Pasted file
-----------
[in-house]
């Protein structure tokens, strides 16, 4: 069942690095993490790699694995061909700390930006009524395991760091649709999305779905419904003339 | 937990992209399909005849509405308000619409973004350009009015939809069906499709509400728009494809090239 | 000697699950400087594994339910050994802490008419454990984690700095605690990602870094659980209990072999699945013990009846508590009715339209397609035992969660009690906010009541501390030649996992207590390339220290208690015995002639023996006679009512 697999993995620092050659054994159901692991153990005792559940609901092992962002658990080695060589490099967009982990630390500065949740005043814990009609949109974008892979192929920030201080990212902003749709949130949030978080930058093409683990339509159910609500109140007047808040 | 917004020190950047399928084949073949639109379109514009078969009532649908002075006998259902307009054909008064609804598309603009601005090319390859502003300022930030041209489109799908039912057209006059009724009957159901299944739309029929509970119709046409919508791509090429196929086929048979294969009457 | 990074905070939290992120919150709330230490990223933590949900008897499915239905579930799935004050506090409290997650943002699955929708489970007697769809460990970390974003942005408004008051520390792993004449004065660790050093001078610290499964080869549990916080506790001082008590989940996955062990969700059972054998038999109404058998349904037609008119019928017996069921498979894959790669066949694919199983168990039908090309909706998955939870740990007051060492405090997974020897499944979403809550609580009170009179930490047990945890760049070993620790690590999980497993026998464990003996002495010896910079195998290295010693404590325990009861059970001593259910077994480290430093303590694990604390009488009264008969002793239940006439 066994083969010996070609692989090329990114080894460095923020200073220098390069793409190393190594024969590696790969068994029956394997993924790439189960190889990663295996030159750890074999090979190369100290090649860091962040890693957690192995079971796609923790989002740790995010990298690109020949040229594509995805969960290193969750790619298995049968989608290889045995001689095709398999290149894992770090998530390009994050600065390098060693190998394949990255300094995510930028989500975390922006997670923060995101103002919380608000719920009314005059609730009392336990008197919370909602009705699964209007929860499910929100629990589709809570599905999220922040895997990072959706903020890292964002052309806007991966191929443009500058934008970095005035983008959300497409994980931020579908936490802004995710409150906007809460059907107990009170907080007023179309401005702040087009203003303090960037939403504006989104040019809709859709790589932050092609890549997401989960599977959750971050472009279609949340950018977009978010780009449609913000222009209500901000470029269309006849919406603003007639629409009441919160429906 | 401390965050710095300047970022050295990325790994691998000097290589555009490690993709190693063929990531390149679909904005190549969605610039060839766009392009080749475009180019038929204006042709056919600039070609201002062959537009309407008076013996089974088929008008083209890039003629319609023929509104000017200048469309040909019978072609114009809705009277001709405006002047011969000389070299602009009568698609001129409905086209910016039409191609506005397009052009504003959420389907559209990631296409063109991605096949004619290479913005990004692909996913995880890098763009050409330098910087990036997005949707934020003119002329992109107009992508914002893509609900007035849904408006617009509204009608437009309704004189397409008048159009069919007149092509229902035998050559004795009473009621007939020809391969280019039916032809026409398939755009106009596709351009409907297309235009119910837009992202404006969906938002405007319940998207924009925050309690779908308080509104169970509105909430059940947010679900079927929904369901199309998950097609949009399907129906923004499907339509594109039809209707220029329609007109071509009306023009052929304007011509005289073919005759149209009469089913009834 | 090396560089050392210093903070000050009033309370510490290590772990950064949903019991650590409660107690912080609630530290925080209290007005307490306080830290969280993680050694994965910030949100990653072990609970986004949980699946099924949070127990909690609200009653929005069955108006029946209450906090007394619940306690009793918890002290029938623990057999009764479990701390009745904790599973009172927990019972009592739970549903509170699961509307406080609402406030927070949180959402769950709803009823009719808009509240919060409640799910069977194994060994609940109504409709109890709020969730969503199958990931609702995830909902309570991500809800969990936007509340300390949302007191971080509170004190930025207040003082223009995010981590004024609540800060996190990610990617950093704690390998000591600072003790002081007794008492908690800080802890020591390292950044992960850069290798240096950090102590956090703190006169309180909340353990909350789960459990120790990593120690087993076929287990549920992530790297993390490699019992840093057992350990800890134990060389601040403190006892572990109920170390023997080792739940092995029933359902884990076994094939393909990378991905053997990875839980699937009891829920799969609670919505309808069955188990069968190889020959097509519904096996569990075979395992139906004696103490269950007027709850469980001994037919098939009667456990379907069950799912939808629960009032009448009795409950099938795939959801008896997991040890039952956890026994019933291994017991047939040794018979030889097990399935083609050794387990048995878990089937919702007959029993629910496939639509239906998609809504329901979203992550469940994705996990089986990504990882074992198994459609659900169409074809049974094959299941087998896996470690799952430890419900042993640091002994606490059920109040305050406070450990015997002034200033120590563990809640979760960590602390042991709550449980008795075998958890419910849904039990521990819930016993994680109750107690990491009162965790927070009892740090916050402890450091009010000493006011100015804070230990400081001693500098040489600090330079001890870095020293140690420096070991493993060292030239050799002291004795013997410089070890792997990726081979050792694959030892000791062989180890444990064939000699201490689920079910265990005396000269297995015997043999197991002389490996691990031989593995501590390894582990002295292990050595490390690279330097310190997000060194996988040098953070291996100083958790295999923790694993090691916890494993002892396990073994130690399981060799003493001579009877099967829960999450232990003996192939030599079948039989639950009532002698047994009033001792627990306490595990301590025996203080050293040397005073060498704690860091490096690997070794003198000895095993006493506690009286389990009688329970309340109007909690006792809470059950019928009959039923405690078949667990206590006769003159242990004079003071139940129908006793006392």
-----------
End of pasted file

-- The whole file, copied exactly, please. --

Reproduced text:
[in-house]
């Protein structure tokens, strides 16, 4: 069942690095993490790699694995061909700390930006009524395991760091649709999305779905419904003339 | 937990992209399909005849509405308000619409973004350009009015939809069906499709509400728009494809090239 | 000697699950400087594994339910050994802490008419454990984690700095605690990602870094659980209990072999699945013990009846508590009715339209397609035992969660009690906010009541501390030649996992207590390339220290208690015995002639023996006679009512 697999993995620092050659054994159901692991153990005792559940609901092992962002658990080695060589490099967009982990630390500065949740005043814990009609949109974008892979192929920030201080990212902003749709949130949030978080930058093409683990339509159910609500109140007047808040 | 917004020190950047399928084949073949639109379109514009078969009532649908002075006998259902307009054909008064609804598309603009601005090319390859502003300022930030041209489109799908039912057209006059009724009957159901299944739309029929509970119709046409919508791509090429196929086929048979294969009457 | 990074905070939290992120919150709330230490990223933590949900008897499915239905579930799935004050506090409290997650943002699955929708489970007697769809460990970390974003942005408004008051520390792993004449004065660790050093001078610290499964080869549990916080506790001082008590989940996955062990969700059972054998038999109404058998349904037609008119019928017996069921498979894959790669066949694919199983168990039908090309909706998955939870740990007051060492405090997974020897499944979403809550609580009170009179930490047990945890760049070993620790690590999980497993026998464990003996002495010896910079195998290295010693404590325990009861059970001593259910077994480290430093303590694990604390009488009264008969002793239940006439 066994083969010996070609692989090329990114080894460095923020200073220098390069793409190393190594024969590696790969068994029956394997993924790439189960190889990663295996030159750890074999090979190369100290090649860091962040890693957690192995079971796609923790989002740790995010990298690109020949040229594509995805969960290193969750790619298995049968989608290889045995001689095709398999290149894992770090998530390009994050600065390098060693190998394949990255300094995510930028989500975390922006997670923060995101103002919380608000719920009314005059609730009392336990008197919370909602009705699964209007929860499910929100629990589709809570599905999220922040895997990072959706903020890292964002052309806007991966191929443009500058934008970095005035983008959300497409994980931020579908936490802004995710409150906007809460059907107990009170907080007023179309401005702040087009203003303090960037939403504006989104040019809709859709790589932050092609890549997401989960599977959750971050472009279609949340950018977009978010780009449609913000222009209500901000470029269309006849919406603003007639629409009441919160429906 | 401390965050710095300047970022050295990325790994691998000097290589555009490690993709190693063929990531390149679909904005190549969605610039060839766009392009080749475009180019038929204006042709056919600039070609201002062959537009309407008076013996089974088929008008083209890039003629319609023929509104000017200048469309040909019978072609114009809705009277001709405006002047011969000389070299602009009568698609001129409905086209910016039409191609506005397009052009504003959420389907559209990631296409063109991605096949004619290479913005990004692909996913995880890098763009050409330098910087990036997005949707934020003119002329992109107009992508914002893509609900007035849904408006617009509204009608437009309704004189397409008048159009069919007149092509229902035998050559004795009473009621007939020809391969280019039916032809026409398939755009106009596709351009409907297309235009119910837009992202404006969906938002405007319940998207924009925050309690779908308080509104169970509105909430059940947010679900079927929904369901199309998950097609949009399907129906923004499907339509594109039809209707220029329609007109071509009306023009052929304007011509005289073919005759149209009469089913009834 | 090396560089050392210093903070000050009033309370510490290590772990950064949903019991650590409660107690912080609630530290925080209290007005307490306080830290969280993680050694994965910030949100990653072990609970986004949980699946099924949070127990909690609200009653929005069955108006029946209450906090007394619940306690009793918890002290029938623990057999009764479990701390009745904790599973009172927990019972009592739970549903509170699961509307406080609402406030927070949180959402769950709803009823009719808009509240919060409640799910069977194994060994609940109504409709109890709020969730969503199958990931609702995830909902309570991500809800969990936007509340300390949302007191971080509170004190930025207040003082223009995010981590004024609540800060996190990610990617950093704690390998000591600072003790002081007794008492908690800080802890020591390292950044992960850069290798240096950090102590956090703190006169309180909340353990909350789960459990120790990593120690087993076929287990549920992530790297993390490699019992840093057992350990800890134990060389601040403190006892572990109920170390023997080792739940092995029933359902884990076994094939393909990378991905053997990875839980699937009891829920799969609670919505309808069955188990069968190889020959097509519904096996569990075979395992139906004696103490269950007027709850469980001994037919098939009667456990379907069950799912939808629960009032009448009795409950099938795939959801008896997991040890039952956890026994019933291994017991047939040794018979030889097990399935083609050794387990048995878990089937919702007959029993629910496939639509239906998609809504329901979203992550469940994705996990089986990504990882074992198994459609659900169409074809049974094959299941087998896996470690799952430890419900042993640091002994606490059920109040305050406070450990015997002034200033120590563990809640979760960590602390042991709550449980008795075998958890419910849904039990521990819930016993994680109750107690990491009162965790927070009892740090916050402890450091009010000493006011100015804070230990400081001693500098040489600090330079001890870095020293140690420096070991493993060292030239050799002291004795013997410089070890792997990726081979050792694959030892000791062989180890444990064939000699201490689920079910265990005396000269297995015997043999197991002389490996691990031989593995501590390894582990002295292990050595490390690279330097310190997000060194996988040098953070291996100083958790295999923790694993090691916890494993002892396990073994130690399981060799003493001579009877099967829960999450232990003996192939030599079948039989639950009532002698047994009033001792627990306490595990301590025996203080050293040397005073060498704690860091490096690997070794003198000895095993006493506690009286389990009688329970309340109007909690006792809470059950019928009959039923405690078949667990206590006769003159242990004079003071139940129908006793006392």